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How to Pass a Home Inspection

Presented by HouseMaster Home Inspections

Actually, it’s a misconception to think of a home inspection as a “pass” or fail test. Rather, a home inspection is an assessment of the condition of the major accessible elements of the home by a professionally trained inspector. Issues may arise based on a buyer’s specific concerns regarding the home inspection report findings, their particular expectations and the specific terms of the sales contract. But there are things you can do to help the home inspection go smoothly, ensuring the best possible outcome for all parties and the least inconvenience to you.

The More They Know:
80% of all home buyers opt for a home inspection — not because they don’t trust you, the seller — but because it is an opportunity for them to learn more about the house. HouseMaster has been involved in almost 2 million real estate transactions and has learned that buyers generally feel more confident about a home purchase after they have had a thorough home inspection. Here are a few things you can do to help the process along.

Make sure the inspector has access to all the major elements and areas of the home.
• Unlock or remove locks from gates on fences, closets, or panel doors
• Move any stored items away from garage or basement walls
• Clear under cabinet areas and sinks for plumbing fixture inspections
• Remove items that may restrict access or movement in attic or crawlspace
• Make sure the electrical panel is accessible — the electrical panel cover will be removed during the inspection
• Deactivate all security alarm systems

The Basics:
For everyone’s sake, it’s best to get the inspection completed in one visit, without interruption. To ensure this can occur, here are a few hard and fast rules for preparing your home for the inspection.
• Confirm utilities (electric, water, gas, fuel oil, etc.) are all on
• Pilot lights for water heathers, fireplace logs, etc. should be lit
• Inform the inspector of any non-functioning systems

Before the Big Day:
In addition to making sure there are no defects of which they are not aware, a professional home inspector will show the buyers how to operate many of the systems in the home and provide helpful suggestions on maintaining it. We’ve already covered the need to provide proper access to your home for the home inspection; it is also recommended you address minor maintenance items now before the inspection.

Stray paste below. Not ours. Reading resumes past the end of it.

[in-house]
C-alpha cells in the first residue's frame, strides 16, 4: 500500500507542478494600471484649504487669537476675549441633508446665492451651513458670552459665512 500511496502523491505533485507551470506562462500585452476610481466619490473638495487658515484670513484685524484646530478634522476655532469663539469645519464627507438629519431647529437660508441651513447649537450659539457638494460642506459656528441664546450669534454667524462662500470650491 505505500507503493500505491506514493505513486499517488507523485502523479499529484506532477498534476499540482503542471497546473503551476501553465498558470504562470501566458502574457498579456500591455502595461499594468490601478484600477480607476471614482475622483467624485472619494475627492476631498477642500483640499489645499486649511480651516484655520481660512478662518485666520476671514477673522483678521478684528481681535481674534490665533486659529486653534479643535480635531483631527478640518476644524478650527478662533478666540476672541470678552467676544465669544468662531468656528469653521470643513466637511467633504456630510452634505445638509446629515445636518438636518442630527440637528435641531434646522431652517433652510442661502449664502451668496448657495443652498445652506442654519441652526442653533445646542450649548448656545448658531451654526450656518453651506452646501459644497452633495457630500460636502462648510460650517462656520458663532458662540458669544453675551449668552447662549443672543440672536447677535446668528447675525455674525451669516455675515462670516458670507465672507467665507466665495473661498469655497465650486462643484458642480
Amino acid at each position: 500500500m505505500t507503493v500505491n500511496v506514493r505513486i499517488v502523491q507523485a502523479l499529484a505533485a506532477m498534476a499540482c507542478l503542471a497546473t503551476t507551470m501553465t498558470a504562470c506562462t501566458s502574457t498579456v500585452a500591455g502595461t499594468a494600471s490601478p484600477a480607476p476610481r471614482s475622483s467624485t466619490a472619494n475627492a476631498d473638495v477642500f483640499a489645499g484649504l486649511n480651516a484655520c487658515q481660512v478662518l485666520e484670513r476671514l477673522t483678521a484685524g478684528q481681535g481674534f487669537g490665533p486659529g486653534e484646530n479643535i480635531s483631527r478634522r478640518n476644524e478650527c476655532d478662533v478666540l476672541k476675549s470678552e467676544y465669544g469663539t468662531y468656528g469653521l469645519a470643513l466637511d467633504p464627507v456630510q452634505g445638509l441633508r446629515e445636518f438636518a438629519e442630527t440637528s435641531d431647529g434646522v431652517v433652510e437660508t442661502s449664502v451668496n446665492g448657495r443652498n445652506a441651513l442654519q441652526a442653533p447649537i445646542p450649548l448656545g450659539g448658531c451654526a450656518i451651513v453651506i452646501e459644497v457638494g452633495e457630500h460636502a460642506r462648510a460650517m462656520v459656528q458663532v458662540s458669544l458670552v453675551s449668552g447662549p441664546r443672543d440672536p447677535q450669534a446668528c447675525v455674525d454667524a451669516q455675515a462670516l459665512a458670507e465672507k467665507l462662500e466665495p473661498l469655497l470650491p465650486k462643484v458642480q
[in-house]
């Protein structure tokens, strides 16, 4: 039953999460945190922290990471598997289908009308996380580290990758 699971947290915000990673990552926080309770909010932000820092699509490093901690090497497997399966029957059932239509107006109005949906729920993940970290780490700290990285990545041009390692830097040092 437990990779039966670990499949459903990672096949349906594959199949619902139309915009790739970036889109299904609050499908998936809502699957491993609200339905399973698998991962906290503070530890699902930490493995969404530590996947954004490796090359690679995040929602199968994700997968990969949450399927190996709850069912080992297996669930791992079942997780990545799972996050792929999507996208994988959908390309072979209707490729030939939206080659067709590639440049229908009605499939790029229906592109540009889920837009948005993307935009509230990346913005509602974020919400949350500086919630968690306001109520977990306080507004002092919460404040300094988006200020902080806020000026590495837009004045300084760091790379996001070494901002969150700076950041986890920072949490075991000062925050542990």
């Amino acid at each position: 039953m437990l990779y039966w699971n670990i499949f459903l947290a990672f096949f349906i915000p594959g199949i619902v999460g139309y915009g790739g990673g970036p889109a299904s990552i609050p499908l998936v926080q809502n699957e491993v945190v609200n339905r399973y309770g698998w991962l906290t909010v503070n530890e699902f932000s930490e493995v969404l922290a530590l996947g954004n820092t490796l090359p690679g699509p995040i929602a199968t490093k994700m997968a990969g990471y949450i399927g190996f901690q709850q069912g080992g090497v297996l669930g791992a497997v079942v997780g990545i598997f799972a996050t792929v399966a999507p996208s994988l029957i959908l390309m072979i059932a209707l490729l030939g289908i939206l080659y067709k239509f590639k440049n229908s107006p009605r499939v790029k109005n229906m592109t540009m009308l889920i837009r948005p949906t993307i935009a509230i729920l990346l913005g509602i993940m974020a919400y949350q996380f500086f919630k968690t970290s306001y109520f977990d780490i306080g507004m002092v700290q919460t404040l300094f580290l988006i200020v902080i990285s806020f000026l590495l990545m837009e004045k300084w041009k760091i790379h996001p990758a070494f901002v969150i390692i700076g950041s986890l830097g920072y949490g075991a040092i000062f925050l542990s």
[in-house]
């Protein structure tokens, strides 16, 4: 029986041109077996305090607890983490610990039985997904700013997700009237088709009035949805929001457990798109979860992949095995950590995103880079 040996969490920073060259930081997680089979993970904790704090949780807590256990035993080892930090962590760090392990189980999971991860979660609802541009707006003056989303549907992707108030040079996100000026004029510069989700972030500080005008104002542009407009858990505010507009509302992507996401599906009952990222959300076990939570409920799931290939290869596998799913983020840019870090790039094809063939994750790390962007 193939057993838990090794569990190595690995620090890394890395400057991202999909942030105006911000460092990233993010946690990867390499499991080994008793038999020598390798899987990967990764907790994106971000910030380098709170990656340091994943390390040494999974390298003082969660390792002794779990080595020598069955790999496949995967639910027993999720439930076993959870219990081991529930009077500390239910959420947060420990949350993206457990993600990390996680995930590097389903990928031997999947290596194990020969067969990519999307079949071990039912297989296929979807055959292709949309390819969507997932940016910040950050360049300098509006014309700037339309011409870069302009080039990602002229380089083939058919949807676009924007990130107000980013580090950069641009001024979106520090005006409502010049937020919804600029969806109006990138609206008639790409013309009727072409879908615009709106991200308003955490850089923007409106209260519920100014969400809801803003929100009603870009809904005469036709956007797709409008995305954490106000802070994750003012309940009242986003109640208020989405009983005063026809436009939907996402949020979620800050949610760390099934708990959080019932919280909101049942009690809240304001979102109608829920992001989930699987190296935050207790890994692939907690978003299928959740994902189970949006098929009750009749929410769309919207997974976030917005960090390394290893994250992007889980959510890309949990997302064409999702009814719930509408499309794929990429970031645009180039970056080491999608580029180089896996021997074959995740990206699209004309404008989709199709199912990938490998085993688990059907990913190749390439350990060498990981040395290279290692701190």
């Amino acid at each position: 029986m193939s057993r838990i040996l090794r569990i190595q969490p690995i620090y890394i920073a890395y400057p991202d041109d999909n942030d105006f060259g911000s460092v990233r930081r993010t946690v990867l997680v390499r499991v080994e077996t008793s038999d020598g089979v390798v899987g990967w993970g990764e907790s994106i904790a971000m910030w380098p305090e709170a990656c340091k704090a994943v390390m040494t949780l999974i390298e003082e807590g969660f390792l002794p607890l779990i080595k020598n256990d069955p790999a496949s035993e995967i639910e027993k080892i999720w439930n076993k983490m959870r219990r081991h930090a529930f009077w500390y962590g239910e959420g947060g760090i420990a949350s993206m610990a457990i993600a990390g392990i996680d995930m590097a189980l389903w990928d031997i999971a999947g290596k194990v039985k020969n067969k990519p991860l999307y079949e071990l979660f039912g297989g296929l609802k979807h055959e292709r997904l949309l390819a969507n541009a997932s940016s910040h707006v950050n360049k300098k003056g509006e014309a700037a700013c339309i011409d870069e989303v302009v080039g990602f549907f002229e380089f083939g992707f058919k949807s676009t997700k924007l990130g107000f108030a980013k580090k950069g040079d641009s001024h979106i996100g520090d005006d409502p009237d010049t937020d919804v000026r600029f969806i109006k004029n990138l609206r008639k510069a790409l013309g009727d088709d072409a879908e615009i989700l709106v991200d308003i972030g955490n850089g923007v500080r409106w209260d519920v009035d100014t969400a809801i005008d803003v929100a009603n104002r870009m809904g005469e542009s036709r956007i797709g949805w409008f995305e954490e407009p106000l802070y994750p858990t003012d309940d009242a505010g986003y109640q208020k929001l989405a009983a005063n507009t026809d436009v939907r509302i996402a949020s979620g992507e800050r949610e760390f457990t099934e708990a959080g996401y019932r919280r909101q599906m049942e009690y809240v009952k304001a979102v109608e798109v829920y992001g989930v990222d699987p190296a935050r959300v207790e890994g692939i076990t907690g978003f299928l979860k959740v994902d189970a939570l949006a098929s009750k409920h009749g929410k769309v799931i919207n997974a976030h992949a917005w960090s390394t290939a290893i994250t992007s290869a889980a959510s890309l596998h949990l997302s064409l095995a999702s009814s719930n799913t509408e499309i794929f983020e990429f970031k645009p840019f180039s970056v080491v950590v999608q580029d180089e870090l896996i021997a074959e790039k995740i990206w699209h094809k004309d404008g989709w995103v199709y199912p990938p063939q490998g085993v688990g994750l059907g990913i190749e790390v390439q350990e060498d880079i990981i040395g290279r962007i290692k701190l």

Little things add up:

By correcting the minor, easy-to-address issues before hand, the inspection report won’t be full of needless, distracting concerns. Naturally, you want to put your best foot forward to sell your home. While we don’t suggest that you run out and replace aging systems, there are things you can do that will help.

  • Repair or replace broken, damaged, or missing items such as: door
  • knobs, locks & latches, broken window glass, damaged window
  • screens, and missing chimney flue caps
  • Clean rain gutters and make sure downspouts are properly
  • attached and draining away from foundation
  • Replace burned out bulbs and faulty switches
  • Have all HVAC equipment serviced; clean or replace air filters
  • Move wood or stored items away from the foundation

What to Expect:

Okay, the big day is here. Don’t be nervous. The inspection will take approximately 2 to 3 hours for an average size house. Yes, it takes that long — if the inspector is doing his job correctly. Here are some points to consider:

  • Don’t use fireplaces/woodstoves the evening before or the day of the inspection. They should be cool and cleaned for inspection.
  • Pets in the house should be confined or removed for the duration of the inspection. If they must remain in the home, notify the inspector of their presence. They should not be left in a room or area that needs to be inspected.
  • Leave dirty dishes in the dishwasher with detergent, ready to go. The inspector will run the dishwasher during the inspection — why waste energy and water?
  • Turn off any sensitive electronic equipment before the inspection and confirm all pre-programmed electronics and alarms are reset afterwards.

Next steps:

Follow up with your real estate professional to see how the buyers are feeing about the inspection.

Keep in mind that every home buyer and every situation is different. Your real estate professional should help you determine how to proceed. And remember, don’t take the findings of the report personally. Don’t get insulted or react rashly. All too often sales fall apart as a result of misguided emotions instead of real dollar issues. 

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